Relational Database Model

RDBMS requires substantial hardware and operating system overhead. It tends to be slower than other database systems.
I/C: Dr. Regalla Srinivasa Prakash, Mechanical Engg., B. I. T. S., Pilani 13

Database Models

## Hierarchical Database Model

Background
GUAM (Generalized Update Access Method) was developed by North American Rockwell to simplify parts inventory management for the Apollo project. j t Information Management System (IMS) -- Jointly developed by IBM and Rockwell. Data records are organized in an inverted (upsidedown) tree structure -- hierarchical structure.
I/C: Dr. Regalla Srinivasa Prakash, Mechanical Engg., B. I. T. S., Pilani 14

Database Models

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Object (root)

S1

S2

Surface level

Edge level

X1

Y1

X4

Y4

X5

Y5 X4 Y4

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Database Models

## Hierarchical Database Model

Basic Structure
Collection of records (segments) organized to conform to the upside-down tree structure. One-to-Many (1:M) Relationship
Each parent can have many children children. Each child has only one parent. Example:

## A tree structure is represented as a hierarchical path on the computers storage media.

Preorder (Top down) traversal-more popular Postorder (Bottom up) traversal:

With preorder traversal frequently accessed segments are placed close to the left side of the tree to minimize access time. time
I/C: Dr. Regalla Srinivasa Prakash, Mechanical Engg., B. I. T. S., Pilani 17

Database Models

## Hierarchical Database Model

Data sharing and security provision Data independence -- Reduced programming and maintenance effort Database integrity- a child must have a parent Efficiency dealing with a large database containing data ith d t with predominantly 1 M relationships - many d i tl 1:M l ti hi business applications fall in this category

## I/C: Dr. Regalla Srinivasa Prakash, Mechanical Engg., B. I. T. S., Pilani

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Database Models
Hierarchical Database Model
Requirement of knowledge of physical level of data storage Inability to represent relationships that do not conform to the hierarchical 1:M standard Applications programming is complex - programmer must know the database structure and how to traverse it Lack of ad hoc query capability for end users ac o oc que y capab ty o e d use s Lack of standard concepts and implementation (No standard was developed)-- limited portability Requires extensive programming activities to use the database - Most serious problem

## I/C: Dr. Regalla Srinivasa Prakash, Mechanical Engg., B. I. T. S., Pilani

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Database Models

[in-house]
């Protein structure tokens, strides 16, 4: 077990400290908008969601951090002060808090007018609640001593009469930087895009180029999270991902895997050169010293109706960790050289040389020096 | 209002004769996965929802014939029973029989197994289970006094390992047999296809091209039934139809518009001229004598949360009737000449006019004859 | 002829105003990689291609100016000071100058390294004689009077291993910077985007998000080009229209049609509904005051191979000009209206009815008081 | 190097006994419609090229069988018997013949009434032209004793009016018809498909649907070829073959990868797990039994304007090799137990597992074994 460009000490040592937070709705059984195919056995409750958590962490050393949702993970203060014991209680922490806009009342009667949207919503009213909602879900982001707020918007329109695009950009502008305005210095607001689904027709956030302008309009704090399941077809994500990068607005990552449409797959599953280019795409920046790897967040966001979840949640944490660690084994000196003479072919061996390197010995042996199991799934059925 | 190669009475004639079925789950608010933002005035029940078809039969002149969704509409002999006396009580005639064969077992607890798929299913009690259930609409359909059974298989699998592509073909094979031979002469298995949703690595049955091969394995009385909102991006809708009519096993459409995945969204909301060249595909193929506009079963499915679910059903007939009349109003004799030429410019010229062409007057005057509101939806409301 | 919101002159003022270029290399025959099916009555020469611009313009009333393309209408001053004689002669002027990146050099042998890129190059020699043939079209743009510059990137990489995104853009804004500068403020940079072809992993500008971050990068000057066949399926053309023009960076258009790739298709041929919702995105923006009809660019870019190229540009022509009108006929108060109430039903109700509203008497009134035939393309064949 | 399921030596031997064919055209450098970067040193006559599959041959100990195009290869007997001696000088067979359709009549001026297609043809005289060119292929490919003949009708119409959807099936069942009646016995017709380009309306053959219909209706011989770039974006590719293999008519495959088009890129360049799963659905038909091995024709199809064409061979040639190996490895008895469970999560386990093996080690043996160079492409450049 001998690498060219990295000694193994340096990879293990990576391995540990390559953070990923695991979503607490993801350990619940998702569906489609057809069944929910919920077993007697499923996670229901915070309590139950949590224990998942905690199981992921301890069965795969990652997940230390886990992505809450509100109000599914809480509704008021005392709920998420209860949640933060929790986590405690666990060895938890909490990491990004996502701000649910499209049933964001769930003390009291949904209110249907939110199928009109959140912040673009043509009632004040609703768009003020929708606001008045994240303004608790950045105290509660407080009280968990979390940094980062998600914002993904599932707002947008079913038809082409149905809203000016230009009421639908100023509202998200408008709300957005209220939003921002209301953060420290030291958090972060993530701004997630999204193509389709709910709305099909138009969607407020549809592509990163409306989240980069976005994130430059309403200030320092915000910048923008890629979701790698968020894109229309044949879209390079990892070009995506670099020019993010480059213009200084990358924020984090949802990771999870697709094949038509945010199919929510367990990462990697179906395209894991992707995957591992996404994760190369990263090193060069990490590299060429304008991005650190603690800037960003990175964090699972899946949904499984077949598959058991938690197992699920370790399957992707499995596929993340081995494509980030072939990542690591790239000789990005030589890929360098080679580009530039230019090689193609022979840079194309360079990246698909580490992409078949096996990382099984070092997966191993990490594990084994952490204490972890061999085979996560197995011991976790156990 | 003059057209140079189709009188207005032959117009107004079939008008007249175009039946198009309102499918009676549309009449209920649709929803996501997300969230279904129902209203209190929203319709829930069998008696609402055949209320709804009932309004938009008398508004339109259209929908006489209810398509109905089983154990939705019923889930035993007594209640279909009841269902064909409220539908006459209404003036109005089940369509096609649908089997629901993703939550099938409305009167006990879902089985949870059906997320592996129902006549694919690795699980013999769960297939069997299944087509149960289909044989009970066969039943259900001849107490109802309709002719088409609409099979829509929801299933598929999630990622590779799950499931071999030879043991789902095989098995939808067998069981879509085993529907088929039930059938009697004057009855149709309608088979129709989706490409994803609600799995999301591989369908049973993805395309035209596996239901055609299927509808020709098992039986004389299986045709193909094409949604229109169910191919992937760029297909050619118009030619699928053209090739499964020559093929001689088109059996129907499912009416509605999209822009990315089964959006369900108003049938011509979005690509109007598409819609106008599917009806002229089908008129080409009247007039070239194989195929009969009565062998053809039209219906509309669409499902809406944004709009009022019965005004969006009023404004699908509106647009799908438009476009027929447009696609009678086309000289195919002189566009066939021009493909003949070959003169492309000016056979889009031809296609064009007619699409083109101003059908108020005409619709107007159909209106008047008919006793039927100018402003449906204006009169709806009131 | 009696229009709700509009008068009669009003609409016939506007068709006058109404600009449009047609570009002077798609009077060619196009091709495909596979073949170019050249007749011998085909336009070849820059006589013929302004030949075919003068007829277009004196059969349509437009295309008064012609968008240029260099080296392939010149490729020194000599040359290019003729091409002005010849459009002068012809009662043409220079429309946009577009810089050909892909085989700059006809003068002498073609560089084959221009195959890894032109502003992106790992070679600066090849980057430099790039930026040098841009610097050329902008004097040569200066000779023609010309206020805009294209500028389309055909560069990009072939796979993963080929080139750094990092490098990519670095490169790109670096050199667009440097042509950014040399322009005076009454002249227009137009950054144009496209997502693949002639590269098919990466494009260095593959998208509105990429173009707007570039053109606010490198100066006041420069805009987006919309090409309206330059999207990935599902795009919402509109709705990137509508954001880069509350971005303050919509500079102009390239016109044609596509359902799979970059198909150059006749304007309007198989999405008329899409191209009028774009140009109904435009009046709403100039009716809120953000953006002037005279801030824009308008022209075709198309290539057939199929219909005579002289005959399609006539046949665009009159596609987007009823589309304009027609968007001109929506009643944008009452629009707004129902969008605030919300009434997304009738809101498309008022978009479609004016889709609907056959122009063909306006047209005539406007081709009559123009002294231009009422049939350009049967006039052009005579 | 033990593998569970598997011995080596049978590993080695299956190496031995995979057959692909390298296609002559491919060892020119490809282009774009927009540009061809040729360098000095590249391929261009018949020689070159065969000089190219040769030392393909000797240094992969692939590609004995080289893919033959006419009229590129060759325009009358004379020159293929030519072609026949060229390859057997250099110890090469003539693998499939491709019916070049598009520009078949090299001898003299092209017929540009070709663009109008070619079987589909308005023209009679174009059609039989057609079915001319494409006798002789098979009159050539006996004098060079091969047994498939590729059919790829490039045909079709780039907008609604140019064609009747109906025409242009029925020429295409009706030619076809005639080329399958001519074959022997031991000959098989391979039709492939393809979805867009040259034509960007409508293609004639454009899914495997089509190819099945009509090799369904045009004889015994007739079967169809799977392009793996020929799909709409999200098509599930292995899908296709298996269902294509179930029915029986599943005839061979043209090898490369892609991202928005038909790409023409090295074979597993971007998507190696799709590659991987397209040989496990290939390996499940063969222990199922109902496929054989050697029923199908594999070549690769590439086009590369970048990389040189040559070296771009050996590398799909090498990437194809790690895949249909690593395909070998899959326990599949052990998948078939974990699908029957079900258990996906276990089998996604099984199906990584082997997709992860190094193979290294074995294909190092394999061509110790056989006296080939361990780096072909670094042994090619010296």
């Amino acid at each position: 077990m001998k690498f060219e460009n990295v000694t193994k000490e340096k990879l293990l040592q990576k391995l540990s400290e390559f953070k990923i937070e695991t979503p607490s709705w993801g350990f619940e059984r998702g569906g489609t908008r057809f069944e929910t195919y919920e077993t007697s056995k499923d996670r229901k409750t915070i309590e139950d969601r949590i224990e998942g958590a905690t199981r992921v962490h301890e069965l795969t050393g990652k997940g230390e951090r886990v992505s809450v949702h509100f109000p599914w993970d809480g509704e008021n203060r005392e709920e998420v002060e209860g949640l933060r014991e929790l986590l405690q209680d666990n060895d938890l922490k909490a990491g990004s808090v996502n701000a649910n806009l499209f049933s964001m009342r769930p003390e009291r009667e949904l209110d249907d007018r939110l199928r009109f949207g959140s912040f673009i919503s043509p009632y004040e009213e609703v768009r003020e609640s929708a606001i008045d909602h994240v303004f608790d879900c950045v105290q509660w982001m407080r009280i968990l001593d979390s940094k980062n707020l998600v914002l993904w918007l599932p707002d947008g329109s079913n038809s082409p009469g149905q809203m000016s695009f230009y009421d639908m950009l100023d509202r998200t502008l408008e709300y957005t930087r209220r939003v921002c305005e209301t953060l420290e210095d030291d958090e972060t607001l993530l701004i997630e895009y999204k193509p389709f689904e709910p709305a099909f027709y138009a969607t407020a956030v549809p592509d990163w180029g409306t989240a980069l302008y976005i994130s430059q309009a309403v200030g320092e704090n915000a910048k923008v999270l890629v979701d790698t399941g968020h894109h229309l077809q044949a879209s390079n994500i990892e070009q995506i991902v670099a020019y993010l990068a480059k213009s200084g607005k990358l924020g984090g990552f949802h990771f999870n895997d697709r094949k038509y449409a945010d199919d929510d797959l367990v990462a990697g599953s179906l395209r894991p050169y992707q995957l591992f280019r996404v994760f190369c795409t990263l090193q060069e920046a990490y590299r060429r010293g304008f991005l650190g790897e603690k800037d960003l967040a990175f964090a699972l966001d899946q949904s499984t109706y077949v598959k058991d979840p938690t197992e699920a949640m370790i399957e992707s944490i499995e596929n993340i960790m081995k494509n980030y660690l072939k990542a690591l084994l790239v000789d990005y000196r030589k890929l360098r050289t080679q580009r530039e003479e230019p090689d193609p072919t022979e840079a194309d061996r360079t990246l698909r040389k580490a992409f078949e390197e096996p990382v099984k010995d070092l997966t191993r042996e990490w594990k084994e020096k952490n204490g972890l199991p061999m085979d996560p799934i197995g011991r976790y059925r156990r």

Network Database Model
Background
CODASYL (Conference on Data Systems Language) group created DataBase Task Group (DBTG) in 1971 to develop standards for a database environment. DBTG specified three crucial database components:
Network schema defines the conceptual organization of the entire database as viewed by the database administrator. Subschema defines the portion of the database as seen by the p y applications programs. Data Management Language defines the data characteristics and the data structure and to manipulate the data.

## I/C: Dr. Regalla Srinivasa Prakash, Mechanical Engg., B. I. T. S., Pilani

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Database Models
Network Database Model
Background
Th Three DBTG d t management language components: data tl t
Schema Data Definition Language (DDL) - used by DBA to define schema components S b h Subschema D t D fi iti L Data Definition Language - used b application d by li ti programs to define part of the schema to be used by the program Data Manipulation Language - allows manipulation of the database contents

ANSI SPARC (Standards Planning And Requirements Committee) augmented the database standards in 1975. ) g A popular network DBMS is Computer Associates IDMS/R

## I/C: Dr. Regalla Srinivasa Prakash, Mechanical Engg., B. I. T. S., Pilani

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Database Models
N t Network D t b k Database M d l Model
Basic Structure
S -- A relationship i called a set. E h set i Set l i hi is ll d Each is composed of at least two record types: an owner (p (parent) record and a member (child) record. ) ( )

## I/C: Dr. Regalla Srinivasa Prakash, Mechanical Engg., B. I. T. S., Pilani

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Database Models
Network Database Model
Relationships among the records are decomposed into a series of sets sets.

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S1

S2 Surface level

Edge level

Vertex level

## I/C: Dr. Regalla Srinivasa Prakash, Mechanical Engg., B. I. T. S., Pilani

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Database Models
Network Database Model